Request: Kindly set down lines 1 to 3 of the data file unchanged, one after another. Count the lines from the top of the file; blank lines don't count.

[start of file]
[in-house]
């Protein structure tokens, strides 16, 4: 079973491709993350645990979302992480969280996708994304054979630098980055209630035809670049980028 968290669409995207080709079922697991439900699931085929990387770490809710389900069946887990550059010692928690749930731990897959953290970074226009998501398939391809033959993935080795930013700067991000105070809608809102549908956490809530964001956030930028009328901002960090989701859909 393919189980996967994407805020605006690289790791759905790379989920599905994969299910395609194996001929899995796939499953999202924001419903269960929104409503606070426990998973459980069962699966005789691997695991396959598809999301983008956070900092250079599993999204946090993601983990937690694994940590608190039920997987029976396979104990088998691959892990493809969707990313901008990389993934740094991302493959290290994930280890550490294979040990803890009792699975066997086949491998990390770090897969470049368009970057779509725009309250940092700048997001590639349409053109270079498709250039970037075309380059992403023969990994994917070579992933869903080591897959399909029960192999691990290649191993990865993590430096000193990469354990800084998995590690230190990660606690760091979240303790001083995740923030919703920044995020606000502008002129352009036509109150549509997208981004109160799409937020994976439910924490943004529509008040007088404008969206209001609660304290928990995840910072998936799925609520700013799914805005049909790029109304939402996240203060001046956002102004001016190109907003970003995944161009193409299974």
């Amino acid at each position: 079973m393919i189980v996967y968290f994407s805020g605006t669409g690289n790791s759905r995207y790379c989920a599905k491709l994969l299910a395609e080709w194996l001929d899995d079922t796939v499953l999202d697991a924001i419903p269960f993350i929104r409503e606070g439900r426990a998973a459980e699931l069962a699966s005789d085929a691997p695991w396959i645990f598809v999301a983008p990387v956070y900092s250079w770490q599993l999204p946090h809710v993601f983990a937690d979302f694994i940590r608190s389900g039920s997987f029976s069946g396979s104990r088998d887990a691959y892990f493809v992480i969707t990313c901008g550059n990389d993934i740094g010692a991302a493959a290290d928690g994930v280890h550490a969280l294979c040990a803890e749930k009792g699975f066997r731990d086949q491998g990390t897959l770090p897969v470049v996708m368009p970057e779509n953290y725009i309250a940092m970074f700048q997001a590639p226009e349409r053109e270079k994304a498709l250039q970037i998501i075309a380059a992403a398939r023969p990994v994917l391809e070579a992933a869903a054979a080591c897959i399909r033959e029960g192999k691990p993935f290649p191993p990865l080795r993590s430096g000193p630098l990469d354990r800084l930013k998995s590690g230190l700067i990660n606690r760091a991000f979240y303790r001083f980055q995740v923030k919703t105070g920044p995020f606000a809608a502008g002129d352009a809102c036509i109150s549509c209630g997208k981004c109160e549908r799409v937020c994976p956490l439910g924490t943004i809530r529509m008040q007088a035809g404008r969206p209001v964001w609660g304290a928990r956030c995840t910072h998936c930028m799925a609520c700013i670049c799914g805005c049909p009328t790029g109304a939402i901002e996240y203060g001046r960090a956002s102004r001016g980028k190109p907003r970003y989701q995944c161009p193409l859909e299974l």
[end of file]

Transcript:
[in-house]
């Protein structure tokens, strides 16, 4: 079973491709993350645990979302992480969280996708994304054979630098980055209630035809670049980028 968290669409995207080709079922697991439900699931085929990387770490809710389900069946887990550059010692928690749930731990897959953290970074226009998501398939391809033959993935080795930013700067991000105070809608809102549908956490809530964001956030930028009328901002960090989701859909 393919189980996967994407805020605006690289790791759905790379989920599905994969299910395609194996001929899995796939499953999202924001419903269960929104409503606070426990998973459980069962699966005789691997695991396959598809999301983008956070900092250079599993999204946090993601983990937690694994940590608190039920997987029976396979104990088998691959892990493809969707990313901008990389993934740094991302493959290290994930280890550490294979040990803890009792699975066997086949491998990390770090897969470049368009970057779509725009309250940092700048997001590639349409053109270079498709250039970037075309380059992403023969990994994917070579992933869903080591897959399909029960192999691990290649191993990865993590430096000193990469354990800084998995590690230190990660606690760091979240303790001083995740923030919703920044995020606000502008002129352009036509109150549509997208981004109160799409937020994976439910924490943004529509008040007088404008969206209001609660304290928990995840910072998936799925609520700013799914805005049909790029109304939402996240203060001046956002102004001016190109907003970003995944161009193409299974």
């Amino acid at each position: 079973m393919i189980v996967y968290f994407s805020g605006t669409g690289n790791s759905r995207y790379c989920a599905k491709l994969l299910a395609e080709w194996l001929d899995d079922t796939v499953l999202d697991a924001i419903p269960f993350i929104r409503e606070g439900r426990a998973a459980e699931l069962a699966s005789d085929a691997p695991w396959i645990f598809v999301a983008p990387v956070y900092s250079w770490q599993l999204p946090h809710v993601f983990a937690d979302f694994i940590r608190s389900g039920s997987f029976s069946g396979s104990r088998d887990a691959y892990f493809v992480i969707t990313c901008g550059n990389d993934i740094g010692a991302a493959a290290d928690g994930v280890h550490a969280l294979c040990a803890e749930k009792g699975f066997r731990d086949q491998g990390t897959l770090p897969v470049v996708m368009p970057e779509n953290y725009i309250a940092m970074f700048q997001a590639p226009e349409r053109e270079k994304a498709l250039q970037i998501i075309a380059a992403a398939r023969p990994v994917l391809e070579a992933a869903a054979a080591c897959i399909r033959e029960g192999k691990p993935f290649p191993p990865l080795r993590s430096g000193p630098l990469d354990r800084l930013k998995s590690g230190l700067i990660n606690r760091a991000f979240y303790r001083f980055q995740v923030k919703t105070g920044p995020f606000a809608a502008g002129d352009a809102c036509i109150s549509c209630g997208k981004c109160e549908r799409v937020c994976p956490l439910g924490t943004i809530r529509m008040q007088a035809g404008r969206p209001v964001w609660g304290a928990r956030c995840t910072h998936c930028m799925a609520c700013i670049c799914g805005c049909p009328t790029g109304a939402i901002e996240y203060g001046r960090a956002s102004r001016g980028k190109p907003r970003y989701q995944c161009p193409l859909e299974l």